Originally established in 1799 to house a “cabinet of natural and artificial curiosities” collected from around the world by Salem, Massachusetts sea captains of the East India Marine Society. Today’s collection has grown to include 1.8 million works including Yin Yu Tang, the only complete Qing Dynasty house outside of China. Additionally the museum owns twenty-four historic homes, buildings, and gardens in and around  eastern Massachusetts. Within the museum are spectacular collections of marine and oceanic art, American decorative art, as well as works from around the world. Their photography collection has close to a million works, including many rare images by Civil War photographer Matthew Brady. Continue reading

Our Favorite 40 Museums – Part 3

As we continue to celebrate our gallery’s fortieth year in business we encourage you to explore some of these exceptional museums located throughout the US.

*Note this list of museums is not in any particular order. To read about some of the other museums on our list click here for Part 1 and here for Part 2 and here for part 4 of this series.

21. Yale University Art Gallery

Established in 1832 to open up dialogue between students, faculty, and the wider public, the Yale University Art Gallery is both one of the oldest university art museums, and one of the biggest with a collection which has grown to more than 200,000 works of art. The breadth of artworks range from ancient Mediterranean to American decorative arts, paintings, and sculptures; and include the art of Islam, Asia, Europe, and Africa. The museum also has strong holdings of photography, modern, and contemporary art. Located on the Yale University campus in downtown New Haven, Connecticut this encyclopedic museum is worth a trip if you are traveling through southern New England. Separate, but not to be missed is the Yale Center for British Art, which was originally formed from a collection donated to the university by Paul Mellon ’29. Housed in a building designed by Louis I. Kahn, it is home to the largest collection of British art anywhere outside the United Kingdom.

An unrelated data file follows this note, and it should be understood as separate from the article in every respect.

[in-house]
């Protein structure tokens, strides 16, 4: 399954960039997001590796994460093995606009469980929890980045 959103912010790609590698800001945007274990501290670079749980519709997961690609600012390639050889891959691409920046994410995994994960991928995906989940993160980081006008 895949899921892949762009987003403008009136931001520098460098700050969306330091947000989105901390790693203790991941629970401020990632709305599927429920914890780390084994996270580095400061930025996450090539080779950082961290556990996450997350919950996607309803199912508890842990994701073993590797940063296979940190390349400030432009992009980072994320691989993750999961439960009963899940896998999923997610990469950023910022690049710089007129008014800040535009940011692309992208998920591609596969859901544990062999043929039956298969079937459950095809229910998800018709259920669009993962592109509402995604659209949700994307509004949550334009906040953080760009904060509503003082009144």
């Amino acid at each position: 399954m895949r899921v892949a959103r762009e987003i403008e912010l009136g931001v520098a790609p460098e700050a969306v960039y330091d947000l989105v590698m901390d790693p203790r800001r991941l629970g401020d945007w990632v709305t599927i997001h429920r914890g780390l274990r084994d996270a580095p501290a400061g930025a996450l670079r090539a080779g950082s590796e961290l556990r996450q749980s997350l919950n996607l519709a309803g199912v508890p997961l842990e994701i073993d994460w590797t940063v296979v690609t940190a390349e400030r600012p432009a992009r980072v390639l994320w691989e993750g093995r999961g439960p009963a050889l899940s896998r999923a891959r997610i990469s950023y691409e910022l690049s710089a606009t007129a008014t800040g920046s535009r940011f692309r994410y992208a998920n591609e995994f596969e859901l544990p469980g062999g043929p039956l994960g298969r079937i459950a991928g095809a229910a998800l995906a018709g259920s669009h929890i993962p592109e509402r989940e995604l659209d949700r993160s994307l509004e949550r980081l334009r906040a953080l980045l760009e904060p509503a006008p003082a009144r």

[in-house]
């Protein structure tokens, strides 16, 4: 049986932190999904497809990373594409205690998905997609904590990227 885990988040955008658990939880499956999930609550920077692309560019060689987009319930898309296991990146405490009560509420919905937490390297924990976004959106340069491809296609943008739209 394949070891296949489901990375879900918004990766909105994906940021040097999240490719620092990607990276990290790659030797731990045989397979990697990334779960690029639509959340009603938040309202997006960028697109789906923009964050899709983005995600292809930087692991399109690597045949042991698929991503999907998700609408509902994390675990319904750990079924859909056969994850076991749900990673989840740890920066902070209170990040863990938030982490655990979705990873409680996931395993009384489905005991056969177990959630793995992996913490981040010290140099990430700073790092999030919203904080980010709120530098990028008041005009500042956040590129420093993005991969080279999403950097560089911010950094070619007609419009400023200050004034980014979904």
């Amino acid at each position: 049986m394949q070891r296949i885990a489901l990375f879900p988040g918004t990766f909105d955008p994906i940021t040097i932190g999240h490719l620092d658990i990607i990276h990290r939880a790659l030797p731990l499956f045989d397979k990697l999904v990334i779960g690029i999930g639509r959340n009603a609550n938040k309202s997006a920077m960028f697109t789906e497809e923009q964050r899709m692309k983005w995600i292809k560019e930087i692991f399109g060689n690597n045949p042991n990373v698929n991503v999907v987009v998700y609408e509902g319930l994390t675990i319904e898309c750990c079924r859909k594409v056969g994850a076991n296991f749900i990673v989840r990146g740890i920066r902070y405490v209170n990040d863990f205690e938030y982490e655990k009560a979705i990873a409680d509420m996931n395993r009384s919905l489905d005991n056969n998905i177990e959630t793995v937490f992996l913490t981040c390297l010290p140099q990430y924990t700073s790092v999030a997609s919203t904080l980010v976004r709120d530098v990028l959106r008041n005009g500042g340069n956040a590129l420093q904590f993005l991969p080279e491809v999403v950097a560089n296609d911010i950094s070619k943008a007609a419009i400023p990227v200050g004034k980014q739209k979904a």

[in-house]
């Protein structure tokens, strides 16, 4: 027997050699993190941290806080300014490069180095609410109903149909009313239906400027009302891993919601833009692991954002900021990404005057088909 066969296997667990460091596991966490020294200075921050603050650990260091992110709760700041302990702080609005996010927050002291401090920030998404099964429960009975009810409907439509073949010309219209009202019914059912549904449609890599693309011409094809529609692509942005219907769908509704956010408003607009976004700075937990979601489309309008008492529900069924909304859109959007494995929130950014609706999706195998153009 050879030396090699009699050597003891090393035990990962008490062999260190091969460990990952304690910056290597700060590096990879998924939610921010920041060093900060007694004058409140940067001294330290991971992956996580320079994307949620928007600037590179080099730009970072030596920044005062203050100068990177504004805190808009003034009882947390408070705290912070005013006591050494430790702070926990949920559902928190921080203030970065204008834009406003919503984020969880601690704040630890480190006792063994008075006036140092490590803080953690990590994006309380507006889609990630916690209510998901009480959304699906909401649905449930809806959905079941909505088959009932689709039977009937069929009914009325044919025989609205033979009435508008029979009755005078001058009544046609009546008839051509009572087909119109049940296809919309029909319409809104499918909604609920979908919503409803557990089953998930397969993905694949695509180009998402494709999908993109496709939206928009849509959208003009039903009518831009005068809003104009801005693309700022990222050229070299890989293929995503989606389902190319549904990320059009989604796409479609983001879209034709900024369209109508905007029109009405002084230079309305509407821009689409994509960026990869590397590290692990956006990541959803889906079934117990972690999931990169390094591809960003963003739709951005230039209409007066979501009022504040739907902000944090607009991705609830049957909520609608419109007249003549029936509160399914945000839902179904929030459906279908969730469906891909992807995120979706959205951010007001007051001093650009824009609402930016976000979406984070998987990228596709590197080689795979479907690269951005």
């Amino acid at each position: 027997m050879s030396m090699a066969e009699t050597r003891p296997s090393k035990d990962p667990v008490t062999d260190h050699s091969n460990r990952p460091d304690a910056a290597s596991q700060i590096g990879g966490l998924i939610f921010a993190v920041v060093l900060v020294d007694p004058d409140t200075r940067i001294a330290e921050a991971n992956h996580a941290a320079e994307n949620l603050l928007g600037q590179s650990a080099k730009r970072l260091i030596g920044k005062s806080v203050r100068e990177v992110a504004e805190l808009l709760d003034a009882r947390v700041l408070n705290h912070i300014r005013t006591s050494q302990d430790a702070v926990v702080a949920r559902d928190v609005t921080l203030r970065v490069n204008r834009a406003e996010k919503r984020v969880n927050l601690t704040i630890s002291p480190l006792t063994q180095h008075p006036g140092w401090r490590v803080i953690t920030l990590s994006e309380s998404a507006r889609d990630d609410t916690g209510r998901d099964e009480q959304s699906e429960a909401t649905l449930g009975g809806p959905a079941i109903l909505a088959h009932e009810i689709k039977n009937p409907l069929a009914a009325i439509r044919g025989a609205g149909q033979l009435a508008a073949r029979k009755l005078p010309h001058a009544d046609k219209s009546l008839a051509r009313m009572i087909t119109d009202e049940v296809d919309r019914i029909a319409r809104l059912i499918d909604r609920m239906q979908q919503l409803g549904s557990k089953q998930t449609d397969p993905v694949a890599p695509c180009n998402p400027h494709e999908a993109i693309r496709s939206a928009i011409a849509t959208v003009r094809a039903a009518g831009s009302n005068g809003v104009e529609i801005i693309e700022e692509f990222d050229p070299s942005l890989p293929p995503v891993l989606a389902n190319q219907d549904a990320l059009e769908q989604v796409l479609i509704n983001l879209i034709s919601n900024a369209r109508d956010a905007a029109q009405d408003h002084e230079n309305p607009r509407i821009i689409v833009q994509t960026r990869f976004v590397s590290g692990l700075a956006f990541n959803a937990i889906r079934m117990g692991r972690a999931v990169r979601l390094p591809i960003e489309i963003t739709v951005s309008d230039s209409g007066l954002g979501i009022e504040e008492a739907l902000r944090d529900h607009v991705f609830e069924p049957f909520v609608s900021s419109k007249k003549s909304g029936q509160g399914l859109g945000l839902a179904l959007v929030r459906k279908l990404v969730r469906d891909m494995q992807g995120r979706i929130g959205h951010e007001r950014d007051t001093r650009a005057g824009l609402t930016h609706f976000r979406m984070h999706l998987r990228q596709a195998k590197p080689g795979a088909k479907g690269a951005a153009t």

henry Koerner, Tunnel of Love

“Tunnel of Love” by Henry Koerner at the Yale University of Art Gallery.

22. Amon Carter Museum of American Art

The cornerstone of this Texas museum’s collection lies in the Western American artworks of Frederic Remington and Charles M. Russell which, along with the funds for constructing a building, were a bequest of Amon G. Carter. In the half century since the museum opened they have added significant works by American artists including Frederic Church, Winslow Homer, Daniel Chester French, Grant Wood, Stuart Davis, Georgia O’Keeffe, and Robert Laurent. The museum also houses an impressive research library containing over 50,000 volumes which compliment their collection of American art. Continue reading

Our Favorite 40 Museums – Part 2

We’ve found one of the best ways to study art is to see it in person, which we’ve written about in this post. As we continue to celebrate our gallery’s fortieth year in business we encourage you to go out and explore some of these fabulous museums.

*Note this list of museums is not in any particular order. To read about some of the other museums on our list click here for Part 1, here for Part 3 and here for Part 4 of our favorite museums series.

11. Philadelphia Museum of Art One of the largest museums in the US, the Philadelphia Museum of Art grew out of the 1876 Centennial Exhibition art gallery at America’s first World’s Fair. Their collections showcase impressionist, decorative and modern arts, an extensive collection of arms and armor, as well as significant textile and costume holdings. Artworks by the French sculptor Auguste Rodin and Philadelphian born painter Thomas Eakins are featured. The museum buildings themselves are works of art so make sure to allow time to explore the outside of the museum as well.

Irene Rice Pereira Two Triangles

Irene Rice Pereira “Two Triangles” from the Philadelphia Museum of Art

12. Bowdoin College Museum of Art A gem of a college museum located in Brunswick, Maine includes in their holdings American and European paintings and sculpture, decorative arts,  and works on paper. The museum’s print collection was recently enhanced through a generous gift of over 1,500 works.  Continue reading